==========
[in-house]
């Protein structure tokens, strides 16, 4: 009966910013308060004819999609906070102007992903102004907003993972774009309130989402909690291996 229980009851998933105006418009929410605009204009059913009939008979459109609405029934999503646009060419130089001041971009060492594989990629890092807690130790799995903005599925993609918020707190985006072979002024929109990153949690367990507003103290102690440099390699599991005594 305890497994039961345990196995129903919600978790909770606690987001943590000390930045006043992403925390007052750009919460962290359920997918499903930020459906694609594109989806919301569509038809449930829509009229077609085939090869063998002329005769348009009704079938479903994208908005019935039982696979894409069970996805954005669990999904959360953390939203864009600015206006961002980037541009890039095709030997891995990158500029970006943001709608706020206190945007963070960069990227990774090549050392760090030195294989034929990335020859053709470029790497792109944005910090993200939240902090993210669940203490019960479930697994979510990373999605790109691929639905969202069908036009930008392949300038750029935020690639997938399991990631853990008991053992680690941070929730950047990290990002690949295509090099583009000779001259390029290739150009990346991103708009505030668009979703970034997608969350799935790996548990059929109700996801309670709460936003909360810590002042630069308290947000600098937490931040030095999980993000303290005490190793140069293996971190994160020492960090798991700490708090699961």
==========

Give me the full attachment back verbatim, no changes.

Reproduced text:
[in-house]
């Protein structure tokens, strides 16, 4: 009966910013308060004819999609906070102007992903102004907003993972774009309130989402909690291996 229980009851998933105006418009929410605009204009059913009939008979459109609405029934999503646009060419130089001041971009060492594989990629890092807690130790799995903005599925993609918020707190985006072979002024929109990153949690367990507003103290102690440099390699599991005594 305890497994039961345990196995129903919600978790909770606690987001943590000390930045006043992403925390007052750009919460962290359920997918499903930020459906694609594109989806919301569509038809449930829509009229077609085939090869063998002329005769348009009704079938479903994208908005019935039982696979894409069970996805954005669990999904959360953390939203864009600015206006961002980037541009890039095709030997891995990158500029970006943001709608706020206190945007963070960069990227990774090549050392760090030195294989034929990335020859053709470029790497792109944005910090993200939240902090993210669940203490019960479930697994979510990373999605790109691929639905969202069908036009930008392949300038750029935020690639997938399991990631853990008991053992680690941070929730950047990290990002690949295509090099583009000779001259390029290739150009990346991103708009505030668009979703970034997608969350799935790996548990059929109700996801309670709460936003909360810590002042630069308290947000600098937490931040030095999980993000303290005490190793140069293996971190994160020492960090798991700490708090699961």